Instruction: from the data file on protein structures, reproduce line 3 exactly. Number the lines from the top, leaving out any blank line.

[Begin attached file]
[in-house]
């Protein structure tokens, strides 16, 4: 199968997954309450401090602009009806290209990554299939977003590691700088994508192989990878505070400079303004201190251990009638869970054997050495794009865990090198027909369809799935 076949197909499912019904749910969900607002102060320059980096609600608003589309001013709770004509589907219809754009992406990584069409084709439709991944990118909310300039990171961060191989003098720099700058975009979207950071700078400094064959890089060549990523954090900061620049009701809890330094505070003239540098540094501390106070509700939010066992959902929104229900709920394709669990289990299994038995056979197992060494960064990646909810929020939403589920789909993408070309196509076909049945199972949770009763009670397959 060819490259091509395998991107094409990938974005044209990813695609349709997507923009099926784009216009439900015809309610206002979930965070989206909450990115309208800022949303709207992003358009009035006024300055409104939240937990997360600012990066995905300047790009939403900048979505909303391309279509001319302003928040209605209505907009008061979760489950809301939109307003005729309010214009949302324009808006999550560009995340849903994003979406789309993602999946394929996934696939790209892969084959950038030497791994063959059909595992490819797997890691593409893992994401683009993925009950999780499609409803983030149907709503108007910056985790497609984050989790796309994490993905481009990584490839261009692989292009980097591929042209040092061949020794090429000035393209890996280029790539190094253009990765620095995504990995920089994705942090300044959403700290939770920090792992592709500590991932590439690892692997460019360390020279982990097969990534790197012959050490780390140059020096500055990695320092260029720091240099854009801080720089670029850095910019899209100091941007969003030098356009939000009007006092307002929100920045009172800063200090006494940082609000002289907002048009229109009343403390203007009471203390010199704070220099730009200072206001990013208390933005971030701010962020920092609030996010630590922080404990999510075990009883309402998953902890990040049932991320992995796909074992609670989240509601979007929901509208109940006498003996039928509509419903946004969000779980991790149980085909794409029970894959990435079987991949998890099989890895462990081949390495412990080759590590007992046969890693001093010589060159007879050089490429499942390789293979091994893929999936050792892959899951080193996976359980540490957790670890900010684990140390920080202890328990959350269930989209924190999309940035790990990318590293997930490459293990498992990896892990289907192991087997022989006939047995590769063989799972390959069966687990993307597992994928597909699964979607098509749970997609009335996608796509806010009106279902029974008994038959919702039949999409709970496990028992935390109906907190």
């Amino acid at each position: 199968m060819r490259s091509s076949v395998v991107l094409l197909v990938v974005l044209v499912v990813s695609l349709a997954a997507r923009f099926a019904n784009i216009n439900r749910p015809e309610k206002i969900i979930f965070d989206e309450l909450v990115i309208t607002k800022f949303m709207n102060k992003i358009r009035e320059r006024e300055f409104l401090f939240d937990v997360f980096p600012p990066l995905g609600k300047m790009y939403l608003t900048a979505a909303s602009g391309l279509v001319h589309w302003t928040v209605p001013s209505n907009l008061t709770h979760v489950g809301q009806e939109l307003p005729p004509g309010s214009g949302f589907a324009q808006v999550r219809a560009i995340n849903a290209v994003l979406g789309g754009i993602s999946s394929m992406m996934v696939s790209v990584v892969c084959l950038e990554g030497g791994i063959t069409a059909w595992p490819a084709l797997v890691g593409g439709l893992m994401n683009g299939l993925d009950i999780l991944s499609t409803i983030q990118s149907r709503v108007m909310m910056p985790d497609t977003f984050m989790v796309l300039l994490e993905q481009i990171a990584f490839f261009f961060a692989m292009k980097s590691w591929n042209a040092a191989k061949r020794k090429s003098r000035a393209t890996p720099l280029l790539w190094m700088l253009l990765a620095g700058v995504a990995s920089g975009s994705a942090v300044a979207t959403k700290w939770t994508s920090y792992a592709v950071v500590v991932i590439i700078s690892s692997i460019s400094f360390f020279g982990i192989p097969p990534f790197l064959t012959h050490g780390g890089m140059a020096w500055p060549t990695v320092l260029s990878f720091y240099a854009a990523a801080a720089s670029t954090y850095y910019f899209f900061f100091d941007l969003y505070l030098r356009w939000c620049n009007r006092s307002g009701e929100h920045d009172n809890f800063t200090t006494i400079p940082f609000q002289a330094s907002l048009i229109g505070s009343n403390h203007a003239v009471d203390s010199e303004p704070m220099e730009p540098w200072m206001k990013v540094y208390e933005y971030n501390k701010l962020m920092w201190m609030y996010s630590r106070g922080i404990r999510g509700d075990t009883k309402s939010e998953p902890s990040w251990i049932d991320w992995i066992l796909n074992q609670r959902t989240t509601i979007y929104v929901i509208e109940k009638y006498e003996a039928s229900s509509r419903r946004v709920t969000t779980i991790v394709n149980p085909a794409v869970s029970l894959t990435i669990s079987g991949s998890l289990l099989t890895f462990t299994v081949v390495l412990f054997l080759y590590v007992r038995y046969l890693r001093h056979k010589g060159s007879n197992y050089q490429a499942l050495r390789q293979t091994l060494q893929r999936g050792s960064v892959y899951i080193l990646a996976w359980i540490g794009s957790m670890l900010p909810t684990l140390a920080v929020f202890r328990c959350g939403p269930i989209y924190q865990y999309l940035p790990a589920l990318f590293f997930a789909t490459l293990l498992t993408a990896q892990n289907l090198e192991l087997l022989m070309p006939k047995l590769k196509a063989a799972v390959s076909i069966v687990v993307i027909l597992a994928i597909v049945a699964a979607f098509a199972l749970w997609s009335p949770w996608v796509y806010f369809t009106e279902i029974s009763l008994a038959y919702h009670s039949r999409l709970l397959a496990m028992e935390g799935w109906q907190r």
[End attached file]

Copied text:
């Amino acid at each position: 199968m060819r490259s091509s076949v395998v991107l094409l197909v990938v974005l044209v499912v990813s695609l349709a997954a997507r923009f099926a019904n784009i216009n439900r749910p015809e309610k206002i969900i979930f965070d989206e309450l909450v990115i309208t607002k800022f949303m709207n102060k992003i358009r009035e320059r006024e300055f409104l401090f939240d937990v997360f980096p600012p990066l995905g609600k300047m790009y939403l608003t900048a979505a909303s602009g391309l279509v001319h589309w302003t928040v209605p001013s209505n907009l008061t709770h979760v489950g809301q009806e939109l307003p005729p004509g309010s214009g949302f589907a324009q808006v999550r219809a560009i995340n849903a290209v994003l979406g789309g754009i993602s999946s394929m992406m996934v696939s790209v990584v892969c084959l950038e990554g030497g791994i063959t069409a059909w595992p490819a084709l797997v890691g593409g439709l893992m994401n683009g299939l993925d009950i999780l991944s499609t409803i983030q990118s149907r709503v108007m909310m910056p985790d497609t977003f984050m989790v796309l300039l994490e993905q481009i990171a990584f490839f261009f961060a692989m292009k980097s590691w591929n042209a040092a191989k061949r020794k090429s003098r000035a393209t890996p720099l280029l790539w190094m700088l253009l990765a620095g700058v995504a990995s920089g975009s994705a942090v300044a979207t959403k700290w939770t994508s920090y792992a592709v950071v500590v991932i590439i700078s690892s692997i460019s400094f360390f020279g982990i192989p097969p990534f790197l064959t012959h050490g780390g890089m140059a020096w500055p060549t990695v320092l260029s990878f720091y240099a854009a990523a801080a720089s670029t954090y850095y910019f899209f900061f100091d941007l969003y505070l030098r356009w939000c620049n009007r006092s307002g009701e929100h920045d009172n809890f800063t200090t006494i400079p940082f609000q002289a330094s907002l048009i229109g505070s009343n403390h203007a003239v009471d203390s010199e303004p704070m220099e730009p540098w200072m206001k990013v540094y208390e933005y971030n501390k701010l962020m920092w201190m609030y996010s630590r106070g922080i404990r999510g509700d075990t009883k309402s939010e998953p902890s990040w251990i049932d991320w992995i066992l796909n074992q609670r959902t989240t509601i979007y929104v929901i509208e109940k009638y006498e003996a039928s229900s509509r419903r946004v709920t969000t779980i991790v394709n149980p085909a794409v869970s029970l894959t990435i669990s079987g991949s998890l289990l099989t890895f462990t299994v081949v390495l412990f054997l080759y590590v007992r038995y046969l890693r001093h056979k010589g060159s007879n197992y050089q490429a499942l050495r390789q293979t091994l060494q893929r999936g050792s960064v892959y899951i080193l990646a996976w359980i540490g794009s957790m670890l900010p909810t684990l140390a920080v929020f202890r328990c959350g939403p269930i989209y924190q865990y999309l940035p790990a589920l990318f590293f997930a789909t490459l293990l498992t993408a990896q892990n289907l090198e192991l087997l022989m070309p006939k047995l590769k196509a063989a799972v390959s076909i069966v687990v993307i027909l597992a994928i597909v049945a699964a979607f098509a199972l749970w997609s009335p949770w996608v796509y806010f369809t009106e279902i029974s009763l008994a038959y919702h009670s039949r999409l709970l397959a496990m028992e935390g799935w109906q907190r």